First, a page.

1 Comment | Posted by Enno Rey
This is a guest post from Antonis Atlasis.
Most of you are probably aware of the recently discovered/-closed severe ntpd vulnerabilities (CVE-2014-9293, CVE-2014-9294, CVE-2014-9295, CVE-2014-9296, see also the initial ntp.org security notice). Some days ago the Project Zero team at Google published a blog post “Finding and exploiting ntpd vulnerabilities” with additional details. In this one they mentioned a seemingly minor but quite important detail: on a default OS X installation one of the built-in protection mechanisms of ntpd (that is the restriction to process certain packets only if they are sourced on the local machine) can easily be circumvented by sending IPv6 packets with a spoofed source address of ::1 (the equivalent to 127.0.0.1 in IPv4 which would be discarded by the kernel once received from an external source).
This brought up a number of more generic questions:
a) Should such packets having as source address the IPv6 loopback one be processed at all?
b) Which OSs process such packets?
c) How can we protect our systems from them?
We’re currently starting the preparation for the Troopers15 PacketWars Challenge, and since I’ve participated in quite some CTF games and have been involved in the preparation of a number of PacketWars Battles, I thought I’d write down some thoughts on the design of hacking challenges.
First of all, my experience is limited almost exclusively to attack-defend-CTFs or interactive war games (such as PacketWars or CCDC). While thinking about this blogpost, I also came across several terms which are used, so I decided to give a short summary:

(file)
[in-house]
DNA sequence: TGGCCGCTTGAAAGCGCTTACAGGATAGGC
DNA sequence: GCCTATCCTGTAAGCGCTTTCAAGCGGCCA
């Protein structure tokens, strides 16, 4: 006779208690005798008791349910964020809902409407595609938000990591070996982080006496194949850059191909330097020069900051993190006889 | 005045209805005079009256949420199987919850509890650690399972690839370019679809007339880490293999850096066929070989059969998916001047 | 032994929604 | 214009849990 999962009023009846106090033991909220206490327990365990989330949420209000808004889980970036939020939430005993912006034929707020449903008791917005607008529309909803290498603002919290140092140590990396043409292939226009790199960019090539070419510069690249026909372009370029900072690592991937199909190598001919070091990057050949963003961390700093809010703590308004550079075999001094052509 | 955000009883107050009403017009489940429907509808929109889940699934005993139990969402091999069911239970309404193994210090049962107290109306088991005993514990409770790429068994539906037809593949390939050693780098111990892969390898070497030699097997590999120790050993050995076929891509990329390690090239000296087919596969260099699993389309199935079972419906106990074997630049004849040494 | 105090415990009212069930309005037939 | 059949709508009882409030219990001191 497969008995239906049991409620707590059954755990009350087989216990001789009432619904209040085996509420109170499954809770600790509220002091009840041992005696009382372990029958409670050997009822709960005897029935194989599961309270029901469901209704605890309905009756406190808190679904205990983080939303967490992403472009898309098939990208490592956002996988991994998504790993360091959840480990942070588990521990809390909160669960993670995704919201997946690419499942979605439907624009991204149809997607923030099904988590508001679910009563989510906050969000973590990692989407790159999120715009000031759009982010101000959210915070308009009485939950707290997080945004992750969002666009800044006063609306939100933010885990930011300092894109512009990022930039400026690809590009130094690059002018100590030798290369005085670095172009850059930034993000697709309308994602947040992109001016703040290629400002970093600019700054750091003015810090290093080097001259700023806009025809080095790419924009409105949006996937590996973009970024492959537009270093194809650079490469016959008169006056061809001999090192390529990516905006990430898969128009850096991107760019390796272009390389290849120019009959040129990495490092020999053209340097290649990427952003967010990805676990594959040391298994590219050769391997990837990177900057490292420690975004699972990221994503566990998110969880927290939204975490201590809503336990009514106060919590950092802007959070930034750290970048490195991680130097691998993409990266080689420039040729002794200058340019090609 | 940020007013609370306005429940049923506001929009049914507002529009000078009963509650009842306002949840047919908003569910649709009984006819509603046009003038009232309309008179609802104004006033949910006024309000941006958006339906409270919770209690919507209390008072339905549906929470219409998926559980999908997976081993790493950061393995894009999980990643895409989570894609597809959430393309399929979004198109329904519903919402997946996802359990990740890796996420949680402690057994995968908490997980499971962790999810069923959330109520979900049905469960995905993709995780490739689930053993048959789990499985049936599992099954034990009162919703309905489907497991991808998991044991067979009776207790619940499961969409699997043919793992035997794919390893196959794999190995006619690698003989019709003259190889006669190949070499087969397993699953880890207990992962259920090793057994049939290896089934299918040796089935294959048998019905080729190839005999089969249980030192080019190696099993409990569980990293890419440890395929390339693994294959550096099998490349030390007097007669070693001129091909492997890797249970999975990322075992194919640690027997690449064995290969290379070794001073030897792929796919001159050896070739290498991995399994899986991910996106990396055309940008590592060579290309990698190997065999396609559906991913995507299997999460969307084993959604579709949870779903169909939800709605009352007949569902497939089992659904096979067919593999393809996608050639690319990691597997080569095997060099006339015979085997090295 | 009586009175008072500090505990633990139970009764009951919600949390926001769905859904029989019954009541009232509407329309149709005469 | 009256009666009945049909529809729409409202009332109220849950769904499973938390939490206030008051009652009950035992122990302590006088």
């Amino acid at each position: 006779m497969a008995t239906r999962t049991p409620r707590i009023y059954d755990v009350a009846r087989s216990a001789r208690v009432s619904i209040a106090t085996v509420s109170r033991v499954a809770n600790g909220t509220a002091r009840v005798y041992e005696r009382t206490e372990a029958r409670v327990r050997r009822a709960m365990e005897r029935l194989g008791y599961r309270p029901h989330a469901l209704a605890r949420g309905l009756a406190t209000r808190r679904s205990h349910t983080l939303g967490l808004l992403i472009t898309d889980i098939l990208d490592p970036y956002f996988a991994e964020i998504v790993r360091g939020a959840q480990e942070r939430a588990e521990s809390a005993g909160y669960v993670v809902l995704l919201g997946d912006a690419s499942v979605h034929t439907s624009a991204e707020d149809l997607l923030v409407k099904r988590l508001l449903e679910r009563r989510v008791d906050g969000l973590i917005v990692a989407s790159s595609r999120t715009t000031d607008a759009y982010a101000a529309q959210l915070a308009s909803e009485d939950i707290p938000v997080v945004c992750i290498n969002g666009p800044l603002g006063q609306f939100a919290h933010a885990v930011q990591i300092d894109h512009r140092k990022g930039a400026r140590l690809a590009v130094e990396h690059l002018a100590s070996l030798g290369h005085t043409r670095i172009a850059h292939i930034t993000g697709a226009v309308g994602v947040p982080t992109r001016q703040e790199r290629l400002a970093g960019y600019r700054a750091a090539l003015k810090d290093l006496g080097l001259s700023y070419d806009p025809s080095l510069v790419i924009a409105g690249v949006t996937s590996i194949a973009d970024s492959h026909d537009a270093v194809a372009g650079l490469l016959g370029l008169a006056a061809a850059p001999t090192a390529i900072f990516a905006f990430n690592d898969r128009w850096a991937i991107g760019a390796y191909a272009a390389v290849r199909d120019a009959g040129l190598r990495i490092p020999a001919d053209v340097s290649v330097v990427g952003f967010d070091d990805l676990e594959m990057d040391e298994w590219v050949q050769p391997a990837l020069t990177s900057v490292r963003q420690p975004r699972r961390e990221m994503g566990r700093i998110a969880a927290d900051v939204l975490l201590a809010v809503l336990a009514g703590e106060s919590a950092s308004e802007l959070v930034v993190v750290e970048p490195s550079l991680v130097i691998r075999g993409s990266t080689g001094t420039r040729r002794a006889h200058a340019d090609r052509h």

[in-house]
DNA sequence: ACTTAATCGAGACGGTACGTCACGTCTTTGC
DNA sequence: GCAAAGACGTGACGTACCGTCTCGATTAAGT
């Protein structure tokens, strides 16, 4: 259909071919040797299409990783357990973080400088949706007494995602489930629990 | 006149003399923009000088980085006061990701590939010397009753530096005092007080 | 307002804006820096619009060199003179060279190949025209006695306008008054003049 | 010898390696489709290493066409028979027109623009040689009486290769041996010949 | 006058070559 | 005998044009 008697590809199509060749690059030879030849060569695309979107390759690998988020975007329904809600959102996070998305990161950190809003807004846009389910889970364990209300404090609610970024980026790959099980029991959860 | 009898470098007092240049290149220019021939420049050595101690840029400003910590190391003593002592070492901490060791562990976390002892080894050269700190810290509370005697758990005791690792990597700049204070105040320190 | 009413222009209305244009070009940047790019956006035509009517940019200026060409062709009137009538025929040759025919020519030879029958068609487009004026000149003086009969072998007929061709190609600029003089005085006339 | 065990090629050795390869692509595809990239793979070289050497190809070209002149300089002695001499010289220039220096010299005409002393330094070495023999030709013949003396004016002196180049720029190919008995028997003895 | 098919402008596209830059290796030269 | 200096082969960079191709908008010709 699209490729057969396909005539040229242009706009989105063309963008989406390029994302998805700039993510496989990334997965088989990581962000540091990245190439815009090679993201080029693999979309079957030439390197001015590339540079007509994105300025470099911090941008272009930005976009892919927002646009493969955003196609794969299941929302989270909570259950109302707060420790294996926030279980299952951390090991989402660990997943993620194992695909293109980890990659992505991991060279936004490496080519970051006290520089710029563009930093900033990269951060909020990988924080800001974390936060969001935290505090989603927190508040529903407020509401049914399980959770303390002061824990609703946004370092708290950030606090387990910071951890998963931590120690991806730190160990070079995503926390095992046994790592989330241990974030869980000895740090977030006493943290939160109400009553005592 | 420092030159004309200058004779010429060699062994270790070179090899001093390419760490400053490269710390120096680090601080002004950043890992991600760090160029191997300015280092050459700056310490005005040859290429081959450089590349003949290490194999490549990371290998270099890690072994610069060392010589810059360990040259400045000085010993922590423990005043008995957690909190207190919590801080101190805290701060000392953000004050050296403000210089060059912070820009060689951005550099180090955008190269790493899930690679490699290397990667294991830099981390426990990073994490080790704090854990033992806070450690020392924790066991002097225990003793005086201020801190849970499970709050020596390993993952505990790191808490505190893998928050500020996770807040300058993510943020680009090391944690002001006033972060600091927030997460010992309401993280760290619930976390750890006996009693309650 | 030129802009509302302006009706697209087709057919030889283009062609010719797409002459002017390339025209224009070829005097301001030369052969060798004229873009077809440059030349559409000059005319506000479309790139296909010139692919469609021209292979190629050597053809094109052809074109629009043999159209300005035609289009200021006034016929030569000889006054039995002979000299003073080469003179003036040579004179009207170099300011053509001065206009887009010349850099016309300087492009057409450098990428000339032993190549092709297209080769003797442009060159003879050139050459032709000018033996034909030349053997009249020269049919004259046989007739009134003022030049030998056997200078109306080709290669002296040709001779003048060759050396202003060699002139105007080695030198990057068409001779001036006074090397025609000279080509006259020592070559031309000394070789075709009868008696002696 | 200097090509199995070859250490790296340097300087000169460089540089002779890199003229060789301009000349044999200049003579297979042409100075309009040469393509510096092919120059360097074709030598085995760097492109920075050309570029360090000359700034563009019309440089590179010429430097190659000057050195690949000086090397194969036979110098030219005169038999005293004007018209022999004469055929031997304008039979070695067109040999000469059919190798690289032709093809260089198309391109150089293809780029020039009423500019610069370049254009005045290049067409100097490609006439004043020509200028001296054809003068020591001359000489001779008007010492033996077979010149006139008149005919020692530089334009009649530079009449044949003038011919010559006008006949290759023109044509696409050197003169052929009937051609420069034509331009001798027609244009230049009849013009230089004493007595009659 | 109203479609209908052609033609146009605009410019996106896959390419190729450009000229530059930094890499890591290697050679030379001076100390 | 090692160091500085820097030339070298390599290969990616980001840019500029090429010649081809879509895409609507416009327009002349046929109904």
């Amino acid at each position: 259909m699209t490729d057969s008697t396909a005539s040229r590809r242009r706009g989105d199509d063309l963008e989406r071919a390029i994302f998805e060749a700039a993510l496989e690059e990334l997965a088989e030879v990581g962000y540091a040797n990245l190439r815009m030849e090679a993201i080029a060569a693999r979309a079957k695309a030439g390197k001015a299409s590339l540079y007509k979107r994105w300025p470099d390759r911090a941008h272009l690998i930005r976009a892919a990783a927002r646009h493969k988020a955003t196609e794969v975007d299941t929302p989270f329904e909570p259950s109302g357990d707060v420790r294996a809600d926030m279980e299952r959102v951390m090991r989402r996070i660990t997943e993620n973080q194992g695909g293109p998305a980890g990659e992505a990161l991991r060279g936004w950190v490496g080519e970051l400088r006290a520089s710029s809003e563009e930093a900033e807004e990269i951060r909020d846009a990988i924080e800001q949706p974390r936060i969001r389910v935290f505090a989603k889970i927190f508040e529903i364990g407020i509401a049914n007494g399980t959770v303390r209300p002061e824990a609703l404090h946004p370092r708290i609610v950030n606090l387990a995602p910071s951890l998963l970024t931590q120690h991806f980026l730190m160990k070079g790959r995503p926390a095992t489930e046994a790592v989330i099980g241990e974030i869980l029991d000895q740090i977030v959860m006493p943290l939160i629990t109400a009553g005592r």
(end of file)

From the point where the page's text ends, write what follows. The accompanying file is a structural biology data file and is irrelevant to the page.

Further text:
Happy new year and all the best for 2015 to everybody!
Here’s the next round of Troopers15 talks (all the others can be found here):
Hello and a happy new year 2015 to everybody!
As follow up of our 2014 talk “LTE vs. Darwin” I want to inform you about our telco research in 2015. We are currently dealing with the so called IP Multimedia Subsystem (IMS), which handles the call and media logic of 4G telecommunication networks. This network part provides functions like VoIP (or VoLTE) and takes care of the interconnection to other call or media related networks.
0 Comments | Posted by Matthias Luft
As we promised some days ago here’s the fourth round of Troopers15 talks (the first three can be found here). We really can’t wait for the con ourselves !
One interesting observation we make when testing complex environments is that at the bottom of huge technology stacks, there is usually a handful of shell scripts doing interesting stuff. More often than not these helper scripts are started as part of cron jobs running as root and perform basic administrative tasks like compressing and copying log files or deleting leftover files in temporary directories. Of course, these high privileges make them an interesting target for privilege escalation attacks and one class of vulnerability we reliably encounter in shell scripts is unsafe handling of globbing or filename expansions. (more…)
After we recently released the “Linux IPv6 Hardening Guide” we got a number of suggestions “could you pls provide a similar document for $OS?” (btw: thanks to you all for the overwhelming interest in the Linux document and the active discussion of ip6tables rule approaches on the ipv6hackers mailing list).
Lately we had to analyze QR-Codes in a pentest. Those held some random data which was used as a token for login and we wanted to know if that data was really random.